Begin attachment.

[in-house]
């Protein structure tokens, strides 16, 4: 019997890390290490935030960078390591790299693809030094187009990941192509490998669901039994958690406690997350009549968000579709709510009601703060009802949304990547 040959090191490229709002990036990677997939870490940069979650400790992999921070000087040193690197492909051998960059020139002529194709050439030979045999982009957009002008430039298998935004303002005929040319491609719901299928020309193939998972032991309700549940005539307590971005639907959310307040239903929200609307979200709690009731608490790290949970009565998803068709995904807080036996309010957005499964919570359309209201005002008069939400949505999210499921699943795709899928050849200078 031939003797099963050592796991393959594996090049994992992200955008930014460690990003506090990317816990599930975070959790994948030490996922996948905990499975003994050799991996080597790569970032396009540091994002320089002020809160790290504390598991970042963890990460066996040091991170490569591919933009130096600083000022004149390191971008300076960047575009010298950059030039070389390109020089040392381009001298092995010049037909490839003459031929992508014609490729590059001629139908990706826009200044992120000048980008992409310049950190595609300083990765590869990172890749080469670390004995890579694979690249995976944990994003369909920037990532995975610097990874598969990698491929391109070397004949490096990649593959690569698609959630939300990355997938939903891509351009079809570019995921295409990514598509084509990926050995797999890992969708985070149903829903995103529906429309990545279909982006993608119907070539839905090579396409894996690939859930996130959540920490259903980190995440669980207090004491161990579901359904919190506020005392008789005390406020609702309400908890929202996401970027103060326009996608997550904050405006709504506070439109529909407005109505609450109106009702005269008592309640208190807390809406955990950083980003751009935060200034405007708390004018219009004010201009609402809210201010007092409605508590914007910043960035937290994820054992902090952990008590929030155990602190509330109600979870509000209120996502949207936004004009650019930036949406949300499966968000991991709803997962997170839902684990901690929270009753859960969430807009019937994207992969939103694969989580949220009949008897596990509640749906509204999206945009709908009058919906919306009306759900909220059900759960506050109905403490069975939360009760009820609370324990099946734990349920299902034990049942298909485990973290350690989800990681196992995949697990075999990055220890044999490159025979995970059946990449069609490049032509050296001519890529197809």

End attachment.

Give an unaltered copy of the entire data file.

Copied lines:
[in-house]
């Protein structure tokens, strides 16, 4: 019997890390290490935030960078390591790299693809030094187009990941192509490998669901039994958690406690997350009549968000579709709510009601703060009802949304990547 040959090191490229709002990036990677997939870490940069979650400790992999921070000087040193690197492909051998960059020139002529194709050439030979045999982009957009002008430039298998935004303002005929040319491609719901299928020309193939998972032991309700549940005539307590971005639907959310307040239903929200609307979200709690009731608490790290949970009565998803068709995904807080036996309010957005499964919570359309209201005002008069939400949505999210499921699943795709899928050849200078 031939003797099963050592796991393959594996090049994992992200955008930014460690990003506090990317816990599930975070959790994948030490996922996948905990499975003994050799991996080597790569970032396009540091994002320089002020809160790290504390598991970042963890990460066996040091991170490569591919933009130096600083000022004149390191971008300076960047575009010298950059030039070389390109020089040392381009001298092995010049037909490839003459031929992508014609490729590059001629139908990706826009200044992120000048980008992409310049950190595609300083990765590869990172890749080469670390004995890579694979690249995976944990994003369909920037990532995975610097990874598969990698491929391109070397004949490096990649593959690569698609959630939300990355997938939903891509351009079809570019995921295409990514598509084509990926050995797999890992969708985070149903829903995103529906429309990545279909982006993608119907070539839905090579396409894996690939859930996130959540920490259903980190995440669980207090004491161990579901359904919190506020005392008789005390406020609702309400908890929202996401970027103060326009996608997550904050405006709504506070439109529909407005109505609450109106009702005269008592309640208190807390809406955990950083980003751009935060200034405007708390004018219009004010201009609402809210201010007092409605508590914007910043960035937290994820054992902090952990008590929030155990602190509330109600979870509000209120996502949207936004004009650019930036949406949300499966968000991991709803997962997170839902684990901690929270009753859960969430807009019937994207992969939103694969989580949220009949008897596990509640749906509204999206945009709908009058919906919306009306759900909220059900759960506050109905403490069975939360009760009820609370324990099946734990349920299902034990049942298909485990973290350690989800990681196992995949697990075999990055220890044999490159025979995970059946990449069609490049032509050296001519890529197809």